Oscillating Chemical Reactions

Chemical Oscillators are some of the most complicated and least explored chemical systems in existence. Their rate equations are immensely complex and it is impossible to solve such systems analytically. The dynamical equations governing such systems are essentially nonlinear in character and the only way is to resort to numerical techniques.

In this article, after delving into some history, we shall carry out a complete nonlinear analysis of one such system and also take a look at Glycolysis. We have tried to keep it as less mathematical as possible. Nonetheless, the interested can refer to the materials provided at the end.

History:

The 2nd Law of Thermodynamics is the holiest of the laws of physics. Mathematically it takes the form,

                                                                dQ/T ≤ dS

For an isolated system, the LHS is zero and we have 0 ≤ dS, with equality holding only for a reversible process. This means that for an irreversible process, the entropy of the system must always increase towards a maximum value Smax at which equilibrium is attained. Isolated chemical oscillating systems violate the 2nd Law. Self-sustained oscillations of an isolated chemical system involve deviations from the eventual equilibrium conditions, which is against what the 2nd law mandates. On account of this even in the first half of the 20th century, the majority of the scientific community believed that it was impossible for chemical oscillators to exist, even in non-isolated systems, as it was thought that equilibrium is always attained monotonically. Nonetheless, such reactions had been demonstrated by a few researchers, although their findings never garnered the attention of the scientific community. One such scientist was Boris Belousov.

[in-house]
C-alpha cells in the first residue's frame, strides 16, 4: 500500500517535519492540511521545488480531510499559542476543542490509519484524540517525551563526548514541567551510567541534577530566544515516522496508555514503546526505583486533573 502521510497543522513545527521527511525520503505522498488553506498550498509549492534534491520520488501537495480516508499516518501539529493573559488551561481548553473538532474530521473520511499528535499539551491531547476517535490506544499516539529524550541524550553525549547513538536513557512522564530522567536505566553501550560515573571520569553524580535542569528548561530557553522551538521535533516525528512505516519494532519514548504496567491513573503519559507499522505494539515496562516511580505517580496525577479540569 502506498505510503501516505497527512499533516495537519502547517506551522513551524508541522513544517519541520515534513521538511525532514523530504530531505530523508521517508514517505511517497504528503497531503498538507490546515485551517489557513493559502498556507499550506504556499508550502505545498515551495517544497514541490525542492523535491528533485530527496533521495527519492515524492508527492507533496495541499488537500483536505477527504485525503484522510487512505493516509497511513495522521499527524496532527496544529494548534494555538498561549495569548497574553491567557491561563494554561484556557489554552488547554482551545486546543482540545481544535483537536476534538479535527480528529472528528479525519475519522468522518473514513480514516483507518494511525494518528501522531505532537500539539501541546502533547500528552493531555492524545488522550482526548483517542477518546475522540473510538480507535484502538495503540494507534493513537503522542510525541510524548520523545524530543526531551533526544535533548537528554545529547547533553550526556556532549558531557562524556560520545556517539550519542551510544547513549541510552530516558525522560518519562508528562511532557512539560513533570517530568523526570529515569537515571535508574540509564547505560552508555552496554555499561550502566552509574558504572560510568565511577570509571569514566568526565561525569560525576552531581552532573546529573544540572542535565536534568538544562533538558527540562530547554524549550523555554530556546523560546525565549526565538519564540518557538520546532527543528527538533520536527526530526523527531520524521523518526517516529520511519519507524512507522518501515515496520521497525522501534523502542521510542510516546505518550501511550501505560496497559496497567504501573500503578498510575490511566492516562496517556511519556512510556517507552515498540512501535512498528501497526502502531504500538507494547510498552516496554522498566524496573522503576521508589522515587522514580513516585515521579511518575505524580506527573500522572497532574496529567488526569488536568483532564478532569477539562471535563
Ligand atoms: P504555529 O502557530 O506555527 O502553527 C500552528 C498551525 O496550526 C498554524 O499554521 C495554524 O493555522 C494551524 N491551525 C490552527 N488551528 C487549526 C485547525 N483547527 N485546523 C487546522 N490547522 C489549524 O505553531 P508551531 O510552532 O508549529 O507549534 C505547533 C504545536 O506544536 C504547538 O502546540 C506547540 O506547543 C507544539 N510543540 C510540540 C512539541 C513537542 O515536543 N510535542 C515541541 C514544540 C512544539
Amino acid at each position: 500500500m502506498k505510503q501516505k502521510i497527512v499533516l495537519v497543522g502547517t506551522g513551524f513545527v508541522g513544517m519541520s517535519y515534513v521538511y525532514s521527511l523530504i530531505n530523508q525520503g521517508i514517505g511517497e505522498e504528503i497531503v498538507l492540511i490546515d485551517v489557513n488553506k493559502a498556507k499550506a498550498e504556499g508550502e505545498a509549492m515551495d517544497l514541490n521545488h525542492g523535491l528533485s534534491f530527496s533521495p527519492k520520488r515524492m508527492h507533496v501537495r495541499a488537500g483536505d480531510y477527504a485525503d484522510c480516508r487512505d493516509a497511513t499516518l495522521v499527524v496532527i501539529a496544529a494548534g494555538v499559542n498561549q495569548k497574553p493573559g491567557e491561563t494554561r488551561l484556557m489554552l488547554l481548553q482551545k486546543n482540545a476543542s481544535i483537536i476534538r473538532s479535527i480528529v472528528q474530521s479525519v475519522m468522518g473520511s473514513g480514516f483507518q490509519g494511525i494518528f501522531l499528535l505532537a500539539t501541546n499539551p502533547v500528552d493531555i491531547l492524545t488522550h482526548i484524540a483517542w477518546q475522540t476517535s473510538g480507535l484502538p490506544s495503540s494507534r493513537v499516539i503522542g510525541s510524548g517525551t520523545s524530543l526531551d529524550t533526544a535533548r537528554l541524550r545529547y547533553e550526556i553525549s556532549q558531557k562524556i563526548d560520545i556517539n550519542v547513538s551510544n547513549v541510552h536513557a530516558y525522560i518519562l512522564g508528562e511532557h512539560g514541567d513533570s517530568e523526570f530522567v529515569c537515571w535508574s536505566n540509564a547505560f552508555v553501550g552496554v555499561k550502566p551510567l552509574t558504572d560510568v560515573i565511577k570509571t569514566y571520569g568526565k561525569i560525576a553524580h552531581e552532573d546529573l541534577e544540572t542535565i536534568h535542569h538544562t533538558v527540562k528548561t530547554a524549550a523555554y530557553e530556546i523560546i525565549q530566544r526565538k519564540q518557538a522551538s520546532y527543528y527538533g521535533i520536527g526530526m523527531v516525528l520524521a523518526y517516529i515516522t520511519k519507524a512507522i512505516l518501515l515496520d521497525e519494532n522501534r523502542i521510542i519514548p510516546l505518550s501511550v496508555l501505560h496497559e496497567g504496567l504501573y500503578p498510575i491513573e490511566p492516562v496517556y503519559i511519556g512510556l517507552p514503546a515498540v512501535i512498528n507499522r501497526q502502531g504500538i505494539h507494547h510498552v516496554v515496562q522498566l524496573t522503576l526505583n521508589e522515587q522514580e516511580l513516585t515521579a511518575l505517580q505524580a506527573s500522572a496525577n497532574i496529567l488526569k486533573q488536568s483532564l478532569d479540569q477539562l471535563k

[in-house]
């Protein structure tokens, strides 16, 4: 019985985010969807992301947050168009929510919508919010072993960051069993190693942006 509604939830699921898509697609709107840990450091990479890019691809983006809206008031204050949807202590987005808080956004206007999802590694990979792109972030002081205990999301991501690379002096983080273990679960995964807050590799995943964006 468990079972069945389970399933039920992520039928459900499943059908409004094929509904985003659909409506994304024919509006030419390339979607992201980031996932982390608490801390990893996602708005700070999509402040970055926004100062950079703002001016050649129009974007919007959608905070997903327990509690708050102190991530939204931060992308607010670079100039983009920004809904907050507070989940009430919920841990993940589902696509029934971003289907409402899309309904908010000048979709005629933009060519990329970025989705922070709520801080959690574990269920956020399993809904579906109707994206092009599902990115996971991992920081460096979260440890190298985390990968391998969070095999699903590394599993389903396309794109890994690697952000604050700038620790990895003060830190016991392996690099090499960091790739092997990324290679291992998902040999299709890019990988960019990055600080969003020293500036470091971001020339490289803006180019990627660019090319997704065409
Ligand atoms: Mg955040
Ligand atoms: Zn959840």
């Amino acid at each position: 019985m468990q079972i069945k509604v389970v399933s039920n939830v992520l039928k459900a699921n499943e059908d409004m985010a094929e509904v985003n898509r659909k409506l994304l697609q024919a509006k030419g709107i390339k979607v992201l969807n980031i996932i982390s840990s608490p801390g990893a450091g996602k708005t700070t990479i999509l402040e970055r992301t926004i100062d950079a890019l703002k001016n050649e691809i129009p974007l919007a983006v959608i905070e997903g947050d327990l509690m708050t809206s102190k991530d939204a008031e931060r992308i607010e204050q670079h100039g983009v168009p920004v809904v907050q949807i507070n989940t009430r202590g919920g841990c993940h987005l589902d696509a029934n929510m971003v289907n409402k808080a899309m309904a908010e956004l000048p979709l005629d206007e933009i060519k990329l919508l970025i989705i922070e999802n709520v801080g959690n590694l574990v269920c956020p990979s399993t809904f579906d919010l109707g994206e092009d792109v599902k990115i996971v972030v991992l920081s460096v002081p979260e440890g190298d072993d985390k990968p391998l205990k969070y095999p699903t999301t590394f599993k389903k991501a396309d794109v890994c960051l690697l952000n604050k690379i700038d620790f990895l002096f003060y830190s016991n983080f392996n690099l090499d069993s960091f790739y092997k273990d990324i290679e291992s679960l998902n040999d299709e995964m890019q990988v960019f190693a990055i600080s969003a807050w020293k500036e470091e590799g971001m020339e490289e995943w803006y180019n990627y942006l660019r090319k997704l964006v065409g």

Boris Belousov was a Soviet biochemist. In the early 1950s, while trying to artificiate the Krebs Cycle in his lab, he mixed citric acid and bromate ions in a solution of sulfuric acid, catalyzed by cerium and observed that the solution first became yellow, then colourless, then yellow once again with a period of one minute and this carried on for nearly half an hour before the mixture settled to equilibrium. Belousov’s paper was rejected by one journal after another. However, his reaction became quite famous, despite being mocked at by the scientific community. In 1961, a graduate student named Zhabotinsky took up the problem, and in 1968 showed that Belousov was indeed right. The reaction came to be known as the BZ reaction and in 1980, Belousov and Zhabotinsky jointly received the Lenin Prize, the Soviet Union’s highest medal. Belousov had passed away ten years earlier. He was a legend.